Portland's ministry contained three future prime-ministers – Perceval, Lord Hawkesbury and George Canning – as well as another two of the 19th-century's great statesmen: Lord Eldon and Lord Castlereagh. But Portland was not a strong leader and his health was failing. The country was plunged into political crisis in the summer of 1809 as Canning schemed against Castlereagh, and the Duke of Portland resigned following a stroke. Negotiations began to find a new prime minister: Canning wanted to be either prime minister or nothing, Perceval was prepared to serve under a third person, but not Canning. The remnants of the cabinet decided to invite Lord Grey and Lord Grenville to form "an extended and combined administration" in which Perceval was hoping for the home secretaryship. But Grenville and Grey refused to enter into negotiations, and the King accepted the Cabinet's recommendation of Perceval for his new prime minister.
Perceval kissed the King's hands on 4 October and set about forming his Cabinet, a task made more difficult by the fact that Castlereagh and Canning had ruled themselves out of consideration by fighting a duel (which Perceval had tried to prevent). Having received five refusals for the office, he had to serve as his own Chancellor of the Exchequer – characteristically declining to accept the salary.
Further information: Perceval ministry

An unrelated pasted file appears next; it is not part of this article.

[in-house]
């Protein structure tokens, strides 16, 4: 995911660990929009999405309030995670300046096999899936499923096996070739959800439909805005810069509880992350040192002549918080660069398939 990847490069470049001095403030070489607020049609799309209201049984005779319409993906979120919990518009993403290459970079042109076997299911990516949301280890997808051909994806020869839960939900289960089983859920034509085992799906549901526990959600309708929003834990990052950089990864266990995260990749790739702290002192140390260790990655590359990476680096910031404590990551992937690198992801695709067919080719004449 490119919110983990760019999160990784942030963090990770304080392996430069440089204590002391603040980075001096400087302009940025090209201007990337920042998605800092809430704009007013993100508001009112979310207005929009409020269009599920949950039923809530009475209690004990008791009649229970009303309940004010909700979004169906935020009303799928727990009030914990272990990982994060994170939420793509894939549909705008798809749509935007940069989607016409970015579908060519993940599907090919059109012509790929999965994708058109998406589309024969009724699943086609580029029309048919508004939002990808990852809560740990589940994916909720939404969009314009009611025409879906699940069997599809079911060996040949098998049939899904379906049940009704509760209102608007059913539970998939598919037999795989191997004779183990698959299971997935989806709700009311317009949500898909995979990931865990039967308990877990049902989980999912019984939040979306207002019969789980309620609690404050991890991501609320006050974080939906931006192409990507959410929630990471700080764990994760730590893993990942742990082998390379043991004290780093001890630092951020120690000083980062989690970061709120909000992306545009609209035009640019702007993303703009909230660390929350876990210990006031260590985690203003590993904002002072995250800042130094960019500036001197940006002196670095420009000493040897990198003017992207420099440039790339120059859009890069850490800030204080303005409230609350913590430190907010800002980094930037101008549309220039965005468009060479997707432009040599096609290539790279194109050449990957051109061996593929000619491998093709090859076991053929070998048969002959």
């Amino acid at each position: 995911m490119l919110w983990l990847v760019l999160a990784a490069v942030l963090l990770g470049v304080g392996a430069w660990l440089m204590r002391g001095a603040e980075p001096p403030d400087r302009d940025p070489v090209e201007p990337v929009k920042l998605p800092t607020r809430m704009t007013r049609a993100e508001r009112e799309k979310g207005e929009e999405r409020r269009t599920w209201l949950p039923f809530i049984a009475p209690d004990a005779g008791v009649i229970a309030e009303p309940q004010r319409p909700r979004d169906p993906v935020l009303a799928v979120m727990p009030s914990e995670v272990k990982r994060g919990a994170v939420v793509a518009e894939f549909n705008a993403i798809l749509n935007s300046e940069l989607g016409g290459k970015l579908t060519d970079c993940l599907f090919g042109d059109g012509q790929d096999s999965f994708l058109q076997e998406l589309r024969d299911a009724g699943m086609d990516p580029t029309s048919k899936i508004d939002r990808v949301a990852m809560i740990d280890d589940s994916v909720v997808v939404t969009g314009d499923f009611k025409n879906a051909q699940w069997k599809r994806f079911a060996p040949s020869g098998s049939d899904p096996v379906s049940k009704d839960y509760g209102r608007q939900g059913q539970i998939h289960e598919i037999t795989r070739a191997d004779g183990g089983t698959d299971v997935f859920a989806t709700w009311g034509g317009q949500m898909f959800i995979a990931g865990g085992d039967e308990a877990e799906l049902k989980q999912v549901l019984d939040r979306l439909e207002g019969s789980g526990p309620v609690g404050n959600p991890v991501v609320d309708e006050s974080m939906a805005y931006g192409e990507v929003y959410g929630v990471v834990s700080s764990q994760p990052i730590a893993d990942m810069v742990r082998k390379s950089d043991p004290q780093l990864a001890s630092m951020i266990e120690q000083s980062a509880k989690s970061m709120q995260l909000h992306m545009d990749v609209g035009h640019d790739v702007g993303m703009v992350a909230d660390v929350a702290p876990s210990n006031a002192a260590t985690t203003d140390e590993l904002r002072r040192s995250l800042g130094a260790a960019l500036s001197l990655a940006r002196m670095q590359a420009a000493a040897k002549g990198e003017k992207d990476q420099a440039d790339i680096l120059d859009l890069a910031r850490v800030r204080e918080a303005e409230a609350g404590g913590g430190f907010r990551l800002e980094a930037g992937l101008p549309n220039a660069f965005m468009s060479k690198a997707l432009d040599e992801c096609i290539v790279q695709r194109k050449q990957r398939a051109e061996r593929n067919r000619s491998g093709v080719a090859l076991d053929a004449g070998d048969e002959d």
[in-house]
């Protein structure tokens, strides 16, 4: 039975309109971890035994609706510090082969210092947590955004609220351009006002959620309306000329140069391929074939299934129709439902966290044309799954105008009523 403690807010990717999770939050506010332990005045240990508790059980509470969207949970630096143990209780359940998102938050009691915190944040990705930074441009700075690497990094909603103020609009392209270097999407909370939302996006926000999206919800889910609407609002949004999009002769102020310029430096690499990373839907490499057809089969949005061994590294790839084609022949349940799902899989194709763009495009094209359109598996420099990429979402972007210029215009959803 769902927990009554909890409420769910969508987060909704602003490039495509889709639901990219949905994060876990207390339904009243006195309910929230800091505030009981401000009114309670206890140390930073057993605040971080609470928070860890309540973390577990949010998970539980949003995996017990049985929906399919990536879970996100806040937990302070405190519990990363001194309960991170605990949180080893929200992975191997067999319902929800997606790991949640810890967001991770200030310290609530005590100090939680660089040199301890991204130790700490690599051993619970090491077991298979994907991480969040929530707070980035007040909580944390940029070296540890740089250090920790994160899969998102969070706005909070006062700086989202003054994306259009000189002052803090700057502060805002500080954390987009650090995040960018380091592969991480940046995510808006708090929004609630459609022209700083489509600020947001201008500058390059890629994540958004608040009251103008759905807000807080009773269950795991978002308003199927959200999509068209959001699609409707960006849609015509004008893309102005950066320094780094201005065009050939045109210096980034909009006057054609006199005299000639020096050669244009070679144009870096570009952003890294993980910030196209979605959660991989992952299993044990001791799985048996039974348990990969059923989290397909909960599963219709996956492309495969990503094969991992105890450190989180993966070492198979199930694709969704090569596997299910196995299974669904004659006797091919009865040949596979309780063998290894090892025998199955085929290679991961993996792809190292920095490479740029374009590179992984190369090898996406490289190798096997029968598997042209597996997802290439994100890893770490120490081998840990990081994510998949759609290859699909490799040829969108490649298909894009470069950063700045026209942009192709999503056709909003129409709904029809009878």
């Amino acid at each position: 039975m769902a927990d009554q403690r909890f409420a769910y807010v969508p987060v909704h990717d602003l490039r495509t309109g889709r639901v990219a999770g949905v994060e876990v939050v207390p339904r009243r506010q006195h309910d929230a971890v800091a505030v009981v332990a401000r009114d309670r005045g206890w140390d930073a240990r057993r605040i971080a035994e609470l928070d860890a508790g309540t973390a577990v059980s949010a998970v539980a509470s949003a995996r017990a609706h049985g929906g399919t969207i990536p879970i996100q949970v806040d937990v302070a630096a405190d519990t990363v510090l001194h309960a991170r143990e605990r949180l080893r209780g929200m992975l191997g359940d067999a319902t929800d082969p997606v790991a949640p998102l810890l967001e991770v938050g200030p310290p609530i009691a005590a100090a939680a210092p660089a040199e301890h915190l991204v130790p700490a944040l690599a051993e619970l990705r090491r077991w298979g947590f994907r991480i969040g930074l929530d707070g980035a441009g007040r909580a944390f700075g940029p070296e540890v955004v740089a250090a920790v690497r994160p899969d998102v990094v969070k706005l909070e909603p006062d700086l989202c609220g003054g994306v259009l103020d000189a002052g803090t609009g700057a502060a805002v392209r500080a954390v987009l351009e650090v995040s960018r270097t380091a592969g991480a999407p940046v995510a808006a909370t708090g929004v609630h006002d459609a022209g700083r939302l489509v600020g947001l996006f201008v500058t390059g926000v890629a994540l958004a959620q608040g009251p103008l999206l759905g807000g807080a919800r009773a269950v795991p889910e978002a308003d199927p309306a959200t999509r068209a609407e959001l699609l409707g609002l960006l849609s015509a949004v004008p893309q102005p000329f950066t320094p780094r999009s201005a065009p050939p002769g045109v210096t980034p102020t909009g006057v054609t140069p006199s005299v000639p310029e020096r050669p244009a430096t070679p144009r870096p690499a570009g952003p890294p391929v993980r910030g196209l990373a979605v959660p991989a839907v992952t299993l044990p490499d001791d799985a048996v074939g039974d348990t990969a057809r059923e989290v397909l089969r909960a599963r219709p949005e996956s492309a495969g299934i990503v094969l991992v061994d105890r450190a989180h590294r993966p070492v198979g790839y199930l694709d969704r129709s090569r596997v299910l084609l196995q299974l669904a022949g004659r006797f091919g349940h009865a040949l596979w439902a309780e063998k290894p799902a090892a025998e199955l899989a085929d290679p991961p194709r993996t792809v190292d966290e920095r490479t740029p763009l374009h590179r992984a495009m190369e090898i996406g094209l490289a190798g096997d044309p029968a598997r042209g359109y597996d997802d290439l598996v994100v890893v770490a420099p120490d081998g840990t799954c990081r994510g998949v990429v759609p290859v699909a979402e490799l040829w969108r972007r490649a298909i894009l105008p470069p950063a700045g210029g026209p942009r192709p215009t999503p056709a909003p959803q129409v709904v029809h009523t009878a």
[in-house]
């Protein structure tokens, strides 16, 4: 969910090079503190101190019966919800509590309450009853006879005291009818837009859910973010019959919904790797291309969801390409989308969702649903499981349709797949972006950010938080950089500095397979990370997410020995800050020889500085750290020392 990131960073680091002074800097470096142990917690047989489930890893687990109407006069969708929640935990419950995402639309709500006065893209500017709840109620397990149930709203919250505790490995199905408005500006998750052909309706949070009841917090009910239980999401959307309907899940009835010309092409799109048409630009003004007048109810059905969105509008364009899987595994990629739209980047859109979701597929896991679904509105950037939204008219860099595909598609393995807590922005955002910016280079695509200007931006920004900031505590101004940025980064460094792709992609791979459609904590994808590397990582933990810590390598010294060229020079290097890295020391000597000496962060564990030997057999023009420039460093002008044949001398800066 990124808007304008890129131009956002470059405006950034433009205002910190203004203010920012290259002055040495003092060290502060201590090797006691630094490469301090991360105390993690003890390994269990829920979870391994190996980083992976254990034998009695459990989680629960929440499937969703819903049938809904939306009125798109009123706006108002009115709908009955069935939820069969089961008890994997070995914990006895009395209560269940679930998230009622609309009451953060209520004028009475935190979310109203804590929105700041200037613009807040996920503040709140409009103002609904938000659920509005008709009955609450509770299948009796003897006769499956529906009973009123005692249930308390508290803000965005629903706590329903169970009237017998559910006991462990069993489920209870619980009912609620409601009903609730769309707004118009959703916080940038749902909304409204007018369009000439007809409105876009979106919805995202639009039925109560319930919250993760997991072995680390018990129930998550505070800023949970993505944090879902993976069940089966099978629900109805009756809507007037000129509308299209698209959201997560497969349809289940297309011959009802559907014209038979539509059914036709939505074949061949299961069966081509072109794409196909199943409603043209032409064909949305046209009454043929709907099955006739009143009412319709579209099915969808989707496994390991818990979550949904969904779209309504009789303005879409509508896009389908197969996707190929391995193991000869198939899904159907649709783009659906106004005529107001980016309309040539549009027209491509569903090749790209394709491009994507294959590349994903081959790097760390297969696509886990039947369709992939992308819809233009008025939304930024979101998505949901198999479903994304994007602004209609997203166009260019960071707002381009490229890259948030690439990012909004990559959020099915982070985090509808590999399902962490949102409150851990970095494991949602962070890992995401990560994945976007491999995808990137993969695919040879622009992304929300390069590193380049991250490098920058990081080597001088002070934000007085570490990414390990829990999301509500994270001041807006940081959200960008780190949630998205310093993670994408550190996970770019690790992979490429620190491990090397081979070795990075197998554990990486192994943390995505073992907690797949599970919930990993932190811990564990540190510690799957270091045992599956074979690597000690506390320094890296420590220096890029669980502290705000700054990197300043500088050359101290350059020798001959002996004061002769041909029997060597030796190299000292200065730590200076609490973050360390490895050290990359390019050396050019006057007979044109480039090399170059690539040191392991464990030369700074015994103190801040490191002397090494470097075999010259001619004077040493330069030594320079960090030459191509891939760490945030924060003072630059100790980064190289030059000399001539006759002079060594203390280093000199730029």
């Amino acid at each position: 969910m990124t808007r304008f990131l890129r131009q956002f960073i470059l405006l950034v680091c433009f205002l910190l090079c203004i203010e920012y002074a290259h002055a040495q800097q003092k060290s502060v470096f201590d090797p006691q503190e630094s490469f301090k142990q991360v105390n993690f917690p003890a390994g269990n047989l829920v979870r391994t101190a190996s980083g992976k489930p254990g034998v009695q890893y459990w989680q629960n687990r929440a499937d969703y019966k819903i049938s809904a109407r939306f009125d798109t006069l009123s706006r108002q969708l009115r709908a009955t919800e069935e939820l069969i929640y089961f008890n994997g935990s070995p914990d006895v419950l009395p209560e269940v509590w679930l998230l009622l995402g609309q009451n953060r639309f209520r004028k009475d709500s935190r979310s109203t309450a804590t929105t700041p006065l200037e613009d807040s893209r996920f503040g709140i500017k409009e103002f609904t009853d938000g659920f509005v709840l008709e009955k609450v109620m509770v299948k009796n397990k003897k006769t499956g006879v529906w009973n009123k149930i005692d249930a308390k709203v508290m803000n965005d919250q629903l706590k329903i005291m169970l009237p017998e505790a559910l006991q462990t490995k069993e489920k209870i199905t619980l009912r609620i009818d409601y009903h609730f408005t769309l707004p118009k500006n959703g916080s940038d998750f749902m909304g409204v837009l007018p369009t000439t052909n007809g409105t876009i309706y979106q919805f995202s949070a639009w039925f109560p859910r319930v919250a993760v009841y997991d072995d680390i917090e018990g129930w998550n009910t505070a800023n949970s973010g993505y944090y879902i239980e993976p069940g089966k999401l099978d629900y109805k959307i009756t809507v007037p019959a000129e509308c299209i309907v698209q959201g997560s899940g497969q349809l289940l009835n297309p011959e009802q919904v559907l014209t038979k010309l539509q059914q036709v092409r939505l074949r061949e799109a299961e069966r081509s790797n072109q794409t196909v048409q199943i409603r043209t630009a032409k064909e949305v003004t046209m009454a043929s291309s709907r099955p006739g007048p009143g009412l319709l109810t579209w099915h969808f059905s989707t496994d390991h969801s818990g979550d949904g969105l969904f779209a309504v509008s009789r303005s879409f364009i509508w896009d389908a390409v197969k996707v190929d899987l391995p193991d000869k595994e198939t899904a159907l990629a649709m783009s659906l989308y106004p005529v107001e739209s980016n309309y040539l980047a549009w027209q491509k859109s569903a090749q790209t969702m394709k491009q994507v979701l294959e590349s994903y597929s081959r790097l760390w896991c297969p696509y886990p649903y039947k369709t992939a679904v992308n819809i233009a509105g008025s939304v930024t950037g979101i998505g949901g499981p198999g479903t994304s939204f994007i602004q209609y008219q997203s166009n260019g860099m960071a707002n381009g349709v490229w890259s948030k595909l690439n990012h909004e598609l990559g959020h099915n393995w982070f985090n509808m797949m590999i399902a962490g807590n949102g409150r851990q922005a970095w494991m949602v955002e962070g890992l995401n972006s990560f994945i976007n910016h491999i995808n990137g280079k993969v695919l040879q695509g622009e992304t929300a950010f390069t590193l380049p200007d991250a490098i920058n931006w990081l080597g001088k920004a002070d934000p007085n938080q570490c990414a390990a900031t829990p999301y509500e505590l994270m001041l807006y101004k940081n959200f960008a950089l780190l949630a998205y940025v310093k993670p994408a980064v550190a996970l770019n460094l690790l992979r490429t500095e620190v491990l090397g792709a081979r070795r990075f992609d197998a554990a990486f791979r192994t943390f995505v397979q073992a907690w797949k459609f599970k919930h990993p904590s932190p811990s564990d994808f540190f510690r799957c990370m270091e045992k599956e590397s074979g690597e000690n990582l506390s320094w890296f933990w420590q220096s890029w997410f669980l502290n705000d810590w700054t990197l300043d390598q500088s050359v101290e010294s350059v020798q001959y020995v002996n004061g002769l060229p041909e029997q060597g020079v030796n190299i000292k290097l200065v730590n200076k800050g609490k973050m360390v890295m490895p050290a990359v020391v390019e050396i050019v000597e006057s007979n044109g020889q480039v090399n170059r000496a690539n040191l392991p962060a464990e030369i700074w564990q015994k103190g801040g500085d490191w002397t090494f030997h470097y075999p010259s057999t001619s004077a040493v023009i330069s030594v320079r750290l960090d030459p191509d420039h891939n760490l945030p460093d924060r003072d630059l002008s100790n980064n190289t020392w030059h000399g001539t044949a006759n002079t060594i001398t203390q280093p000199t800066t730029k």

The new ministry was not expected to last. It was especially weak in the Commons, where Perceval had only one cabinet member– Home Secretary Richard Ryder – and had to rely on the support of backbenchers in debate. In the first week of the new Parliamentary session in January 1810 the government lost four divisions, one on a motion for an inquiry into the Walcheren Expedition (in which, the previous summer, a military force intending to seize Antwerp had instead withdrawn after losing many men to an epidemic on the island of Walcheren off the Dutch coast) and three on the composition of the finance committee. The government survived the inquiry into the Walcheren Expedition at the cost of the resignation of the expedition's leader Lord Chatham. The radical MP Sir Francis Burdett was committed to the Tower of London for having published a letter in William Cobbett's Political Register denouncing the government's exclusion of the press from the inquiry. It took three days, owing to various blunders, to execute the warrant for Burdett's arrest. The mob took to the streets in support of Burdett, troops were called out, and there were fatal casualties. As Chancellor, Perceval continued to find the funds to finance Wellington's campaign in the Iberian Peninsula, whilst contracting a lower debt than his predecessors or successors.